As seems par for field school work, the most tantalizing discoveries are made the last week. The main Trench B anomaly (picture 1) has “grown” and takes up roughly 6×6 meters of the 8×8 meter trench. The center deposit is orange-red and contains no artifacts. It is ringed by brown soils that have some artifacts, primarily pottery. So far two of these pieces of pottery are marked with what may be black paint (picture 2). Several post holes are associated with the center anomaly. Of additional interest is a prehistoric trench that contains several posts holes. It is the clearly visible light line at the southern side of the orange-red deposit.
Trench A work continued. One project was to weigh each stone that was used to hold the enclosure posts in place. Of the ones measured, approximately 200 pounds of stone was used to secure each post. The students then calculated that about 25 tons of stone was used to hold the enclosure posts in place. Pictured in the weighing process are William Laib and Katie Rippl.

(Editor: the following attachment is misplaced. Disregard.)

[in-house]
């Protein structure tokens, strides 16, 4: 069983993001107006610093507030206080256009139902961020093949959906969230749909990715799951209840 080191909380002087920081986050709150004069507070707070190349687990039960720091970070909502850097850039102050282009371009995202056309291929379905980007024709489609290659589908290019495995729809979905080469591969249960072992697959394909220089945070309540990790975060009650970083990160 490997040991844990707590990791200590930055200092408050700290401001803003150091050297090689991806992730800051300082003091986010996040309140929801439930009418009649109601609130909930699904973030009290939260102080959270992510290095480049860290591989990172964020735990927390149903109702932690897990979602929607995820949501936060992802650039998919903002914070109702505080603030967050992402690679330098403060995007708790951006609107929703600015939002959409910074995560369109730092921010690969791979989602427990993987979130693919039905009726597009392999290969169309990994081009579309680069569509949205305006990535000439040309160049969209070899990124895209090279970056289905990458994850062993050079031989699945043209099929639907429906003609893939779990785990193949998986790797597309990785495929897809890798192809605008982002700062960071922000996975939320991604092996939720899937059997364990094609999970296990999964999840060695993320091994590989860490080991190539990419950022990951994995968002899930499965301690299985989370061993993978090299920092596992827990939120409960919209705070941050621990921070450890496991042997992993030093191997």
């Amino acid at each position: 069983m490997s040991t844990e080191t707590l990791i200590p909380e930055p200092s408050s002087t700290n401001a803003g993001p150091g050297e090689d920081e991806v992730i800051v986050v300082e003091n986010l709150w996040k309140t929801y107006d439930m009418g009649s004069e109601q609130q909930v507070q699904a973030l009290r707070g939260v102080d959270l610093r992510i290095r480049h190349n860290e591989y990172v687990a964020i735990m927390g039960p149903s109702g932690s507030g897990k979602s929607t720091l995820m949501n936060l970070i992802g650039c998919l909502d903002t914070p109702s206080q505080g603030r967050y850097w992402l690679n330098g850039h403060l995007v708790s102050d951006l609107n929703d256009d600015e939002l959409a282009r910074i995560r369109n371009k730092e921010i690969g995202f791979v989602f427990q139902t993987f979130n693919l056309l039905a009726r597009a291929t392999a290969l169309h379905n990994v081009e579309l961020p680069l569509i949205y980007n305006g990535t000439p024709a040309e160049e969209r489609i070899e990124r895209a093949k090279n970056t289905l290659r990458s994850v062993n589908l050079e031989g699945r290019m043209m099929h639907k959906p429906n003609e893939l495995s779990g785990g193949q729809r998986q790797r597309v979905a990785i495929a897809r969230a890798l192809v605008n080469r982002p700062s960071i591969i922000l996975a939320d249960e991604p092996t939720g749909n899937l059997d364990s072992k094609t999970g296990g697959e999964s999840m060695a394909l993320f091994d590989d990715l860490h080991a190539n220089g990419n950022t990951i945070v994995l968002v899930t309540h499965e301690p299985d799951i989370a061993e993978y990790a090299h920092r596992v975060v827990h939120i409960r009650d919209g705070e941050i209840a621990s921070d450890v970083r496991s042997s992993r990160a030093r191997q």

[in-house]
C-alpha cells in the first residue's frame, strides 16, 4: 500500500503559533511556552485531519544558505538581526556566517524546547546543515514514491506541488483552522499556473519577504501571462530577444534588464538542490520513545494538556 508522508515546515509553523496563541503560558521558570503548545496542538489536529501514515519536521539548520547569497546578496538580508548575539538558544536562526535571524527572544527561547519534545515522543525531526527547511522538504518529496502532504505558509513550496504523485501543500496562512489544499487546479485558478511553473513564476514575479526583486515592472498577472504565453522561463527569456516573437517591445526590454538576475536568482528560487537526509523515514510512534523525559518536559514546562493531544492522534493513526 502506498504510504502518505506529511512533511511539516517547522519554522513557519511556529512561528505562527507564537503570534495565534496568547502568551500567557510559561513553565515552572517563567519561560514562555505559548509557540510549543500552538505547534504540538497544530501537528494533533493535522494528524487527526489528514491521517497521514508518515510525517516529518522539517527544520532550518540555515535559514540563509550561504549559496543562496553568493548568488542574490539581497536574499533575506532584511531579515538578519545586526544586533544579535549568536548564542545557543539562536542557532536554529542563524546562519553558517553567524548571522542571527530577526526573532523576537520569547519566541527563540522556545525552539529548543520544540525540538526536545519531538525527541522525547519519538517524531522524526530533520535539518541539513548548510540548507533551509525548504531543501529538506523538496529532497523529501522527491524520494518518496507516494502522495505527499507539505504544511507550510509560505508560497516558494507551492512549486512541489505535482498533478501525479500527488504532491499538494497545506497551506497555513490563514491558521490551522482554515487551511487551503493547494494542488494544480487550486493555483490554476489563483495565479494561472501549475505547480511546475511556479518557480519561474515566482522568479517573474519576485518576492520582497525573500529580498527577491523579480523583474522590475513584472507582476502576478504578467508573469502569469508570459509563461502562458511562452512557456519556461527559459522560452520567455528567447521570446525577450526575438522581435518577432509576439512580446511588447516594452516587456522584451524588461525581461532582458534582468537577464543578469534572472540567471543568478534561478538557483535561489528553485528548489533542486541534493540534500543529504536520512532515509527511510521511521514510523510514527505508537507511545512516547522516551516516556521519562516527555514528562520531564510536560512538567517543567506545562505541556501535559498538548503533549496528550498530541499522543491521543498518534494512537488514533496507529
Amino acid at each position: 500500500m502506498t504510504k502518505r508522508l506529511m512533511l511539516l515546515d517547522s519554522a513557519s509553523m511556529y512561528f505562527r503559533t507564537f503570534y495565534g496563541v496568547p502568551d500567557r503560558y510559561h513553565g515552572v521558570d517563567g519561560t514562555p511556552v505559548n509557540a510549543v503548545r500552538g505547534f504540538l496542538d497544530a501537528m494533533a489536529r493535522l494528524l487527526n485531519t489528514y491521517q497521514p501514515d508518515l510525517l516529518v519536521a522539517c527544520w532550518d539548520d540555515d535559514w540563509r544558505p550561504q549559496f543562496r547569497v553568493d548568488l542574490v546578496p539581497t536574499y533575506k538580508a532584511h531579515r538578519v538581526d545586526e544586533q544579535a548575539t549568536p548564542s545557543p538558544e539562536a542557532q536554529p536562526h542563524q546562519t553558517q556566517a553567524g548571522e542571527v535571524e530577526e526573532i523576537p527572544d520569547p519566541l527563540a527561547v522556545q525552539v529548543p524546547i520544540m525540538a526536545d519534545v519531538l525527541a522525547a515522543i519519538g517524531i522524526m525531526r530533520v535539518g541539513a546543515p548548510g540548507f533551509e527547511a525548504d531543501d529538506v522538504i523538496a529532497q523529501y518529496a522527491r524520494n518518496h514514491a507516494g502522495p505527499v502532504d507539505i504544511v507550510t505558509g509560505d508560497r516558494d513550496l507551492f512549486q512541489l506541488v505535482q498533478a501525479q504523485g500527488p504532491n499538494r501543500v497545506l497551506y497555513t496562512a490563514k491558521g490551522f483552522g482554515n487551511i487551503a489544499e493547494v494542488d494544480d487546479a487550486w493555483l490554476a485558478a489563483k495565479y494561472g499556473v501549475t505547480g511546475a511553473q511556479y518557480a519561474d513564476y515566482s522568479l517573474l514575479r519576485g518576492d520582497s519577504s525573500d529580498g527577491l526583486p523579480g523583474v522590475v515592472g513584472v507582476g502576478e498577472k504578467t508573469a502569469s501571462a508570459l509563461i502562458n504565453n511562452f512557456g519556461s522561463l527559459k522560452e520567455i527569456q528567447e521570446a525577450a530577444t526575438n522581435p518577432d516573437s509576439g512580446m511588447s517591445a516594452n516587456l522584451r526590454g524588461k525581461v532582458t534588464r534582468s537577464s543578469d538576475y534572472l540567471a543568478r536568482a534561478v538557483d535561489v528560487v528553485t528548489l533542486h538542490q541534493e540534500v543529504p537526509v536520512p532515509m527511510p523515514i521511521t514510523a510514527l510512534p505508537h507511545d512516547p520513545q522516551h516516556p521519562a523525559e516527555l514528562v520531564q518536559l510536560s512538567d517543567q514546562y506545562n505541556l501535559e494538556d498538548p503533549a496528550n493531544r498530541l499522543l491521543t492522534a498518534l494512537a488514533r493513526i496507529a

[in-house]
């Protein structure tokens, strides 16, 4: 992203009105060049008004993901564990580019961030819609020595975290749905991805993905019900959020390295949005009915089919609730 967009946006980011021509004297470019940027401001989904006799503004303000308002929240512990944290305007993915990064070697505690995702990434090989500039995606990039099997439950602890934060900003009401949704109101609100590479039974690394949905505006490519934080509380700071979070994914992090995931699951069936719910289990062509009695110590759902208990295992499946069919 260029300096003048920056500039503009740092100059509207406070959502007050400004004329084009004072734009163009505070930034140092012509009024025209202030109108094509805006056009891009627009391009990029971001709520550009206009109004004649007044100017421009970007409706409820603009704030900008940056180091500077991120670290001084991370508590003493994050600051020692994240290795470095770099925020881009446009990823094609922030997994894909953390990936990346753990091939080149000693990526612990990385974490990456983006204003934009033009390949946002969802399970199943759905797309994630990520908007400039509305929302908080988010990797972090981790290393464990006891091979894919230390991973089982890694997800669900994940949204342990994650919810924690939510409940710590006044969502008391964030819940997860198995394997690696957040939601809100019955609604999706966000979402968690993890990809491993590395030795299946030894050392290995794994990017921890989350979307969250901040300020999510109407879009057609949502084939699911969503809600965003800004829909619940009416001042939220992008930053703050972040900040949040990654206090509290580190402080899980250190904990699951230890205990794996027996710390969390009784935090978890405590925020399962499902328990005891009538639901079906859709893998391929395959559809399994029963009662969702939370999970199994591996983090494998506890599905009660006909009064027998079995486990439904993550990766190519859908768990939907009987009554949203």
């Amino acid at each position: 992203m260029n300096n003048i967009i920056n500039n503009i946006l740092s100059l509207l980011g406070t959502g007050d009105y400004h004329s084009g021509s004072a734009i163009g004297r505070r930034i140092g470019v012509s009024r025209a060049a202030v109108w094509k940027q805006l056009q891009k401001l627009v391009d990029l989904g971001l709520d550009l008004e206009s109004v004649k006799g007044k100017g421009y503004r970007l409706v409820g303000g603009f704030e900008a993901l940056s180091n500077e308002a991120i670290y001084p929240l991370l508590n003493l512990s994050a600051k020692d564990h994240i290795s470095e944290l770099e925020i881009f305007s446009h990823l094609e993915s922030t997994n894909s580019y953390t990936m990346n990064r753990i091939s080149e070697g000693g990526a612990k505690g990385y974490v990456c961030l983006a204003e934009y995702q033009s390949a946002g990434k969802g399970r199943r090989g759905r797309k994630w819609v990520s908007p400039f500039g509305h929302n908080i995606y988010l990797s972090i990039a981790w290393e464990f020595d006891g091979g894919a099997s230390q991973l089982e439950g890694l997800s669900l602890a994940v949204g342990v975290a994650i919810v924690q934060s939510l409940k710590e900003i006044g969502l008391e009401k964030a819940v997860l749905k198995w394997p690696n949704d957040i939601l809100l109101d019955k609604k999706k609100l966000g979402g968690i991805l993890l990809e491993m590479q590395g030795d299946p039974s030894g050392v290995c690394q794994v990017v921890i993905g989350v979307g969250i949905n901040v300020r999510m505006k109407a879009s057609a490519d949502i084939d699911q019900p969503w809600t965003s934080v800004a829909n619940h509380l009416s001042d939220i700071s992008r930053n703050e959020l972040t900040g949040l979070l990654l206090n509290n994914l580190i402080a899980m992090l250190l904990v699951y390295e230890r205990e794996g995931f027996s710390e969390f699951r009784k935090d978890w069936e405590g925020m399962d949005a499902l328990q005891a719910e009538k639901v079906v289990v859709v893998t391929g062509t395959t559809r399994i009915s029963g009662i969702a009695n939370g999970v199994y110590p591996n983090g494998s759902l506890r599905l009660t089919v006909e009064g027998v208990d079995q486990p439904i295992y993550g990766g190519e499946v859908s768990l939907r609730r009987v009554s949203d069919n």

The last things done on site were to cover and secure Trench B and Trench C to have the ready for next year’s work. Trench A will not be investigated further and will be refilled with dirt this week.
What happens next? First the students take a final exam. It is scheduled for today and we hope that everyone did well. Then the recovered artifacts will be cataloged and examined by more students in the fall during a lab course at Wright State. The soil and charcoal samples will be analyzed. Notes and maps will be reviewed. Sometime there after a report will be compiled and the material boxed for curation at The Ohio Historical Society.